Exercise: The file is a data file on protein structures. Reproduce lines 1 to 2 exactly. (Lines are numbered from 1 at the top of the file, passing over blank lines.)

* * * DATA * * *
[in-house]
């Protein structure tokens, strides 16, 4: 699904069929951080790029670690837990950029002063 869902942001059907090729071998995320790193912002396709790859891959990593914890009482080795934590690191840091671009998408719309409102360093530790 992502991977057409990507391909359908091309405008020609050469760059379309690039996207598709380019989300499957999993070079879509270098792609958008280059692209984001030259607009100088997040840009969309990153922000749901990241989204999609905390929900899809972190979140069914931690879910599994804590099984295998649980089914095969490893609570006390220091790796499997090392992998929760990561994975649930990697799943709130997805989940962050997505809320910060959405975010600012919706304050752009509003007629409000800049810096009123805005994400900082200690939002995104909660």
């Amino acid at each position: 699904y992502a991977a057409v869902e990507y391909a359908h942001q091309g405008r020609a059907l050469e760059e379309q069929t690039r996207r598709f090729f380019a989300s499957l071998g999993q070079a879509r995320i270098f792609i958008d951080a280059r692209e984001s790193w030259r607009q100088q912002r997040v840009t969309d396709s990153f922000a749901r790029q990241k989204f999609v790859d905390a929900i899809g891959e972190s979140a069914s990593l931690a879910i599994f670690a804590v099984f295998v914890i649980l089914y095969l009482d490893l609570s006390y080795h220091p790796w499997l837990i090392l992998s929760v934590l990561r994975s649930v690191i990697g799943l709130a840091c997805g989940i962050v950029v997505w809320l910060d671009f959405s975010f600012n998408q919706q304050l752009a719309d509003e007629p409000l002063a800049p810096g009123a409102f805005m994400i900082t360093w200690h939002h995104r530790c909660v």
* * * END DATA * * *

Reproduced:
[in-house]
């Protein structure tokens, strides 16, 4: 699904069929951080790029670690837990950029002063 869902942001059907090729071998995320790193912002396709790859891959990593914890009482080795934590690191840091671009998408719309409102360093530790 992502991977057409990507391909359908091309405008020609050469760059379309690039996207598709380019989300499957999993070079879509270098792609958008280059692209984001030259607009100088997040840009969309990153922000749901990241989204999609905390929900899809972190979140069914931690879910599994804590099984295998649980089914095969490893609570006390220091790796499997090392992998929760990561994975649930990697799943709130997805989940962050997505809320910060959405975010600012919706304050752009509003007629409000800049810096009123805005994400900082200690939002995104909660």